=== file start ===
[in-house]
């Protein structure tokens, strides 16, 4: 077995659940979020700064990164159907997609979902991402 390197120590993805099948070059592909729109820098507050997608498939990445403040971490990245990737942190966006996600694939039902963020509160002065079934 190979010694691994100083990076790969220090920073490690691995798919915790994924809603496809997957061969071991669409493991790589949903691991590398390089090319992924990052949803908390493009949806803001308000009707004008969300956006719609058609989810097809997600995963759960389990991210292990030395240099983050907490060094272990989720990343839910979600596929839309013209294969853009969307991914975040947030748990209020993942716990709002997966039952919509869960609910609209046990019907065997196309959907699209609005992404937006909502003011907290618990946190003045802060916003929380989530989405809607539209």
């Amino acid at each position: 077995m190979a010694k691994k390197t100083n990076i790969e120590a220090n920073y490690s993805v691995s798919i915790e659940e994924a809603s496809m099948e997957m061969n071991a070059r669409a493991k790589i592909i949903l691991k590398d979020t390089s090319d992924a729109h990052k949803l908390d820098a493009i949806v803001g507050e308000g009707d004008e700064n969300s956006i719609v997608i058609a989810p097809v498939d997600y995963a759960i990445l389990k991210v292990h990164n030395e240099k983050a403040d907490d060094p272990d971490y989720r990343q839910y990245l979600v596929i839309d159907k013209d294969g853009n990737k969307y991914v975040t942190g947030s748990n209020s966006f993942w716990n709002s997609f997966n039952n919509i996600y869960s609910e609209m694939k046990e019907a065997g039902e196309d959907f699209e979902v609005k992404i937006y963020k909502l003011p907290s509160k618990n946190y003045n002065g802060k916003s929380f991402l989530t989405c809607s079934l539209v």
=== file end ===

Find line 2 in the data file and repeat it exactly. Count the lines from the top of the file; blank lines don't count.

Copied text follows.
């Protein structure tokens, strides 16, 4: 077995659940979020700064990164159907997609979902991402 390197120590993805099948070059592909729109820098507050997608498939990445403040971490990245990737942190966006996600694939039902963020509160002065079934 190979010694691994100083990076790969220090920073490690691995798919915790994924809603496809997957061969071991669409493991790589949903691991590398390089090319992924990052949803908390493009949806803001308000009707004008969300956006719609058609989810097809997600995963759960389990991210292990030395240099983050907490060094272990989720990343839910979600596929839309013209294969853009969307991914975040947030748990209020993942716990709002997966039952919509869960609910609209046990019907065997196309959907699209609005992404937006909502003011907290618990946190003045802060916003929380989530989405809607539209």